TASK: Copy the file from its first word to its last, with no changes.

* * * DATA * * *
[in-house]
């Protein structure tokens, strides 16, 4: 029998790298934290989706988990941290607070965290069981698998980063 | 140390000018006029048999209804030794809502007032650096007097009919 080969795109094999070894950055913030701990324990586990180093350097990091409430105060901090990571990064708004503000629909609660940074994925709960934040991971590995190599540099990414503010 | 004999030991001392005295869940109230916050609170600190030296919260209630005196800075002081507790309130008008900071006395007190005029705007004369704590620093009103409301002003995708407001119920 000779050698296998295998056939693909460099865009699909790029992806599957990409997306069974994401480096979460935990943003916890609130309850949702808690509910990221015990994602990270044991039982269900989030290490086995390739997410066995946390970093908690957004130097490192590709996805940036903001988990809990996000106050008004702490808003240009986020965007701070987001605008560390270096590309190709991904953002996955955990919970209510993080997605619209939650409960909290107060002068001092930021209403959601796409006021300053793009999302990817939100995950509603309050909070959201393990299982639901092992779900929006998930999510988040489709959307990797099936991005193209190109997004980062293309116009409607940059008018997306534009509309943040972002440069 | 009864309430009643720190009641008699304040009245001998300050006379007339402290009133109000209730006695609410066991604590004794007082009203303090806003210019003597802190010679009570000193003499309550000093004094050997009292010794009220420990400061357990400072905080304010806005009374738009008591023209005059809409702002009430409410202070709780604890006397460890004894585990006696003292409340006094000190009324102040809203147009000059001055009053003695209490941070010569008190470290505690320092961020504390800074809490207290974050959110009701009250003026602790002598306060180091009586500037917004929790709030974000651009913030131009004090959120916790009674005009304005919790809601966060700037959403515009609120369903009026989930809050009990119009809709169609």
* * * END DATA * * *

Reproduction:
[in-house]
């Protein structure tokens, strides 16, 4: 029998790298934290989706988990941290607070965290069981698998980063 | 140390000018006029048999209804030794809502007032650096007097009919 080969795109094999070894950055913030701990324990586990180093350097990091409430105060901090990571990064708004503000629909609660940074994925709960934040991971590995190599540099990414503010 | 004999030991001392005295869940109230916050609170600190030296919260209630005196800075002081507790309130008008900071006395007190005029705007004369704590620093009103409301002003995708407001119920 000779050698296998295998056939693909460099865009699909790029992806599957990409997306069974994401480096979460935990943003916890609130309850949702808690509910990221015990994602990270044991039982269900989030290490086995390739997410066995946390970093908690957004130097490192590709996805940036903001988990809990996000106050008004702490808003240009986020965007701070987001605008560390270096590309190709991904953002996955955990919970209510993080997605619209939650409960909290107060002068001092930021209403959601796409006021300053793009999302990817939100995950509603309050909070959201393990299982639901092992779900929006998930999510988040489709959307990797099936991005193209190109997004980062293309116009409607940059008018997306534009509309943040972002440069 | 009864309430009643720190009641008699304040009245001998300050006379007339402290009133109000209730006695609410066991604590004794007082009203303090806003210019003597802190010679009570000193003499309550000093004094050997009292010794009220420990400061357990400072905080304010806005009374738009008591023209005059809409702002009430409410202070709780604890006397460890004894585990006696003292409340006094000190009324102040809203147009000059001055009053003695209490941070010569008190470290505690320092961020504390800074809490207290974050959110009701009250003026602790002598306060180091009586500037917004929790709030974000651009913030131009004090959120916790009674005009304005919790809601966060700037959403515009609120369903009026989930809050009990119009809709169609």